Democratic Gov. Steve Bullock appears ready to enter Montana’s U.S. Senate race, to challenge Republican Sen. Steve Daines, transforming the contest into one of the nation’s marquee electoral battles, the New York Times reported Wednesday.
Multiple sources also have told MTN News that Bullock may announce his candidacy on Monday – the last possible day that candidates can file for the ballot in Montana.
The two-term governor, who can’t run for re-election because of term limits, did not immediately return a telephone call asking for comment.
Bullock ended a seven-month presidential run last December and has been steadfastly rejecting requests from national Democrats and others to enter the race, saying he wasn’t interested.
But Senate Minority Leader Chuck Schumer of New York and former President Barack Obama each met with Bullock personally in the last month.
The Times also reported that union officials have told Bullock he’ll have “all the resources” he needs in what’s sure to be a hugely expensive contest. The paper also said that Bullock appears to have the support of his family, and that he’d been reluctant to commit to the race earlier because of concerns about the possible impact on his wife, Lisa, and their three children.
Bullock’s entry into the race would catapult it to one of the top U.S. Senate contests in the country – and possibly the most expensive Senate race in Montana history.
The 2018 battle between Democratic U.S. Sen. Jon Tester and Republican Matt Rosendale in Montana cost about $70 million and drew President Trump to the state four times, in support of Rosendale. Tester won a close race, 50 percent to 47 percent.
Montana State University political scientist David Parker told MTN News Wednesday that the money poured into a 2020 race with Bullock vs. Daines would benefit Montana Democrats up and down the ticket – possibly another motivator for the governor to run.
Parker also speculated that presidential candidate Joe Biden’s strong showing in Tuesday’s primaries might further persuade Bullock, who would rather run with fellow moderate Biden at the top of the Democratic ticket than the more liberal Bernie Sanders.
“Running with Bernie Sanders at the top of the ticket (in Montana) is like trying to hike Granite Peak with an 80-pound rucksack, wearing sandals,” Parker quipped.
National Republicans wasted no time teeing off on Bullock Wednesday, once the news broke that me might run.
Samantha Zager, regional spokesman for Trump campaign, said Bullock “shirked his responsibilities as governor to pursue his own political aspirations and failed miserably,” referring to Bullock’s presidential run.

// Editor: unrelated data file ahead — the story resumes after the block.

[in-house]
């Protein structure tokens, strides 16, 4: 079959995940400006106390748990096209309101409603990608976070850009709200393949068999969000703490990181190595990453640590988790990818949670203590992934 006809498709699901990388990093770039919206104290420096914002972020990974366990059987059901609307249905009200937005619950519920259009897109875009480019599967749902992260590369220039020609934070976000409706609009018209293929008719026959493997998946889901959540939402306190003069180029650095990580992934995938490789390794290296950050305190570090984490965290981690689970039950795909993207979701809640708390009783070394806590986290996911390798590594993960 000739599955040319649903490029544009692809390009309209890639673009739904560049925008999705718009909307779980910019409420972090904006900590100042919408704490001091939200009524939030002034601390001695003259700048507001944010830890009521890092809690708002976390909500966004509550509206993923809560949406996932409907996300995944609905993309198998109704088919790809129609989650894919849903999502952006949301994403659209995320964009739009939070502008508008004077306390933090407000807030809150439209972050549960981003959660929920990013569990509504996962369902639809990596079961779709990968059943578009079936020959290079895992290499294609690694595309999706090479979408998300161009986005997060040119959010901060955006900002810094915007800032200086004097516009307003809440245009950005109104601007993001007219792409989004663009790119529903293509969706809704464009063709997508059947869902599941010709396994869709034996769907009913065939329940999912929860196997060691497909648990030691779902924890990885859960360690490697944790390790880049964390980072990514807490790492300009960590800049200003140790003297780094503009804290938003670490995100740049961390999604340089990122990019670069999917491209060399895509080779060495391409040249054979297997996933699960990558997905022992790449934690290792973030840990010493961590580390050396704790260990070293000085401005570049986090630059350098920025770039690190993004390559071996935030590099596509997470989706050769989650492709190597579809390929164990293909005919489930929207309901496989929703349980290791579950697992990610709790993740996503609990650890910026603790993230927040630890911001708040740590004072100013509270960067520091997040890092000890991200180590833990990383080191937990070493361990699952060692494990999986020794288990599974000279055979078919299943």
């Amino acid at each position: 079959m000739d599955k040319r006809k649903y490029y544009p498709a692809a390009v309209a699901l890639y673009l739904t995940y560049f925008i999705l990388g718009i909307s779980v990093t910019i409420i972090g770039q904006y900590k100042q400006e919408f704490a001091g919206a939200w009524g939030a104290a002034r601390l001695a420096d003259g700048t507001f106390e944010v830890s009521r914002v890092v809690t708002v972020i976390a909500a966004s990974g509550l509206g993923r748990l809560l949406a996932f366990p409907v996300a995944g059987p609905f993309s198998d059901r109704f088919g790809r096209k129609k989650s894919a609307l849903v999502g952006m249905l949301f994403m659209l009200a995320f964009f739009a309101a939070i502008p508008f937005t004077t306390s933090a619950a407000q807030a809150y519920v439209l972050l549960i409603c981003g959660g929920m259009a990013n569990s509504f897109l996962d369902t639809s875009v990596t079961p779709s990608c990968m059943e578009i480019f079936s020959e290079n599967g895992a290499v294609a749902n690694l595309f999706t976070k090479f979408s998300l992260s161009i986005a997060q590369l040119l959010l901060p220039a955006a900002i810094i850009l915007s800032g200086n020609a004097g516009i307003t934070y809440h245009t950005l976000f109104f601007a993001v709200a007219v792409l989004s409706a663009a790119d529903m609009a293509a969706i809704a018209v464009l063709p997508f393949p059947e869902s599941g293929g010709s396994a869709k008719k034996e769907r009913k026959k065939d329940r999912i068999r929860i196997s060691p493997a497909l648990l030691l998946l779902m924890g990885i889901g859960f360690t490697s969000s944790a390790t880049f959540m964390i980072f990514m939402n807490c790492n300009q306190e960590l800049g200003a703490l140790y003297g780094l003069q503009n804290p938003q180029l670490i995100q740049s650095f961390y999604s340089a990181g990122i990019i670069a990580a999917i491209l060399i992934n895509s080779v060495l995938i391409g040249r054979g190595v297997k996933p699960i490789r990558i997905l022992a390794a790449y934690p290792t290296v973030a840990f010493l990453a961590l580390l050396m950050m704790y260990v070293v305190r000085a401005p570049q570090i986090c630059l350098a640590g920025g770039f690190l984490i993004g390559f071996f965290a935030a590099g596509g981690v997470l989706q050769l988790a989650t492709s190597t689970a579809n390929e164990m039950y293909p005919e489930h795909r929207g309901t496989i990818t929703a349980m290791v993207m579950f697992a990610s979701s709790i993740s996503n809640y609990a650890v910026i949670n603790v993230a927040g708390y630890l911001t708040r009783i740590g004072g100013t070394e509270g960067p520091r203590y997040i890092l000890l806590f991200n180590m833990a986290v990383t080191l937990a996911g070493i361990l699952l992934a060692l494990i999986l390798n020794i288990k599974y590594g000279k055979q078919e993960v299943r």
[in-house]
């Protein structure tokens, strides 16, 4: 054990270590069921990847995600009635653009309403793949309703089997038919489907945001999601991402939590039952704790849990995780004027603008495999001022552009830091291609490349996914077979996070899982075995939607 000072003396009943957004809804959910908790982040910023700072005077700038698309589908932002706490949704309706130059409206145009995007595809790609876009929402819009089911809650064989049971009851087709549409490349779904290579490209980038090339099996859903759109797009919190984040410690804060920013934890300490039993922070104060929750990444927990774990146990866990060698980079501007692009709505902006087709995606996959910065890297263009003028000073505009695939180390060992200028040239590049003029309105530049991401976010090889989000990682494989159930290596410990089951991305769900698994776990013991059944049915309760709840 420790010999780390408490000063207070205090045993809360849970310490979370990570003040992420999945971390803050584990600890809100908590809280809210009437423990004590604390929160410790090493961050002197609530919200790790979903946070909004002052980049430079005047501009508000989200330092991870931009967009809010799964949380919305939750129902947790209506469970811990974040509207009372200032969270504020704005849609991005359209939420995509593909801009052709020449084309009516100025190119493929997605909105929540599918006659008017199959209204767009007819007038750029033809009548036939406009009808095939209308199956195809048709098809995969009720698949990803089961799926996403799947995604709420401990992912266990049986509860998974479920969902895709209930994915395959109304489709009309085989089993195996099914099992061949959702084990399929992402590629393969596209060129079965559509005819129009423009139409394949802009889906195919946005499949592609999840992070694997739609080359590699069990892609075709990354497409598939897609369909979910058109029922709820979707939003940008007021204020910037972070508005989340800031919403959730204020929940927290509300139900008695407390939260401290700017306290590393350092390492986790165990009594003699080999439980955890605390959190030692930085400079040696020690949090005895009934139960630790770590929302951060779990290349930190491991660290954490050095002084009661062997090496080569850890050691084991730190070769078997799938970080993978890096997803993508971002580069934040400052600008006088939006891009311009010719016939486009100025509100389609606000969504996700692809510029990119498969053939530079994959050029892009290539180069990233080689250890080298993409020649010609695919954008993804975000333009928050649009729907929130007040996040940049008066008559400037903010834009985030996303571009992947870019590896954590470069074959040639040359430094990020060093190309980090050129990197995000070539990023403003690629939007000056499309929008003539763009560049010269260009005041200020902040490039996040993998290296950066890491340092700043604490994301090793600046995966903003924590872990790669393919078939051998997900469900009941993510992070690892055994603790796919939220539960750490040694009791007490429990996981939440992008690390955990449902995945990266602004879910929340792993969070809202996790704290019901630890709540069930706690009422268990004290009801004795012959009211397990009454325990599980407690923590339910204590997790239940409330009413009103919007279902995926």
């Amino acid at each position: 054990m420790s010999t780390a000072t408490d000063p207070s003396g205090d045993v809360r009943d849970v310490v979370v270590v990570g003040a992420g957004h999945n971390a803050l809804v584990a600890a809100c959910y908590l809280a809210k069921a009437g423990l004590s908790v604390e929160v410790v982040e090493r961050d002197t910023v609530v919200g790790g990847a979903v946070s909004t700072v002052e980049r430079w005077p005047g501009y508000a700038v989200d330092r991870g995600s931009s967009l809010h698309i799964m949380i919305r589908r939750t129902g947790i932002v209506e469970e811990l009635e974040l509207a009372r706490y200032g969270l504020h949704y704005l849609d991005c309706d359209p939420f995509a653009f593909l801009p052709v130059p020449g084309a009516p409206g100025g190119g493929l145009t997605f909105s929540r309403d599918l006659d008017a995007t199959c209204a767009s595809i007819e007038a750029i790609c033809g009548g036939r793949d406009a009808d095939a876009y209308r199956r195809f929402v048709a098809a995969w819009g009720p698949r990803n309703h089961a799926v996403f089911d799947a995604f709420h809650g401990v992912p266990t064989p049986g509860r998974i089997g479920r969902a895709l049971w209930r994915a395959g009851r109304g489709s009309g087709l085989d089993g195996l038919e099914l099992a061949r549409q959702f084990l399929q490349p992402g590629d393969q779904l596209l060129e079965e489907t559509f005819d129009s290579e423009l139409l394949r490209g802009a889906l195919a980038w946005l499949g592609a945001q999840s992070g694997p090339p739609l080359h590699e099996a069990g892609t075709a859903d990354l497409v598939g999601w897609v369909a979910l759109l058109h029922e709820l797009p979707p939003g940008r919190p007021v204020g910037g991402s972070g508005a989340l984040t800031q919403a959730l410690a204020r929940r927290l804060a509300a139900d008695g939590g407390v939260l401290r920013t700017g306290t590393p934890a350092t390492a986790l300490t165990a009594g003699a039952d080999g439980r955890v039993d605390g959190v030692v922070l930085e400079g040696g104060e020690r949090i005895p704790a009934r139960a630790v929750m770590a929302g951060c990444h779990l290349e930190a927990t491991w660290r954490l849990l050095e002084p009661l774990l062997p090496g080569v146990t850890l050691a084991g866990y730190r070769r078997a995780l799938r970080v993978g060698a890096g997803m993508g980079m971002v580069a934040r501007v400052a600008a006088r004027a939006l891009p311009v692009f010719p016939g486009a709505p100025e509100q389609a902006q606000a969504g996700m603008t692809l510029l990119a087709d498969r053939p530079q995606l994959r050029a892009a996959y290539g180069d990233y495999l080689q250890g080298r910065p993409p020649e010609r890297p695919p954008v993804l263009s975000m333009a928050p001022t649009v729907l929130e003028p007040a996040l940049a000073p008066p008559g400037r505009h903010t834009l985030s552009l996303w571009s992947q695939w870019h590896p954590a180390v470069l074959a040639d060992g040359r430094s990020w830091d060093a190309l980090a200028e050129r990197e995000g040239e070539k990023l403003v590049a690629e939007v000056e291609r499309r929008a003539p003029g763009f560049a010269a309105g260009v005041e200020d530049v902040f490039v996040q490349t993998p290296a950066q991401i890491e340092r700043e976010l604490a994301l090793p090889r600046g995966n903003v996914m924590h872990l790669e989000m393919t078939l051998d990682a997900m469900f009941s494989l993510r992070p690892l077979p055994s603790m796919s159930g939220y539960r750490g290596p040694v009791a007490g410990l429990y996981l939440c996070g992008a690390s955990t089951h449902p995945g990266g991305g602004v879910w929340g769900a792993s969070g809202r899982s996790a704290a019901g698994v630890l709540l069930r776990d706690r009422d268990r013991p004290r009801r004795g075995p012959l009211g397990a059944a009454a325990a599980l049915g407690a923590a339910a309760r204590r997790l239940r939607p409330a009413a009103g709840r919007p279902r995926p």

“Now, he’s hoping Montanans have forgotten his botched presidential bid, along with months of insistence that he wouldn’t run for Senate,” she said in a statement.
The National Republican Senatorial Committee released a statement saying Bullock is “giving a foolish Senate run another look.”
“Whether it’s his support for removing President Trump from office, banning guns or allowing a top staffer to prey on women, Bullock lacks the character and values Montanans expect from a senator,” said NRSC spokesman Nathan Brand.
A spokeswoman for Daines, who’s running for re-election to a second term, said Daines is “ready to win this race.”
“Sen. Daines has a proud record of delivering results, protecting our way of life and always putting Montana first,” said Julia Doyle.
If Bullock enters the race, he’d be the fourth Democrat on the ballot – but of course would be the prohibitive favorite to win the primary and take on Daines.
The other Democrats who’ve filed are political newcomers who are largely unknown to voters: Helena Mayor Wilmot Collins, Loma rancher and engineer John Mues, and health-policy expert Cora Neumann of Bozeman.
Bullock spoke last Saturday at the Montana Democrats’ top annual fundraiser, the Mansfield-Metcalf dinner, but gave no indication that he was contemplating a Senate run.
But earlier this week, political sources in Montana began telling MTN News that Bullock was preparing to get into the race and would file next Monday.
Top-ranking Democrats, however, would not confirm Bullock’s plans – although they also would not say the governor had ruled out a Senate run.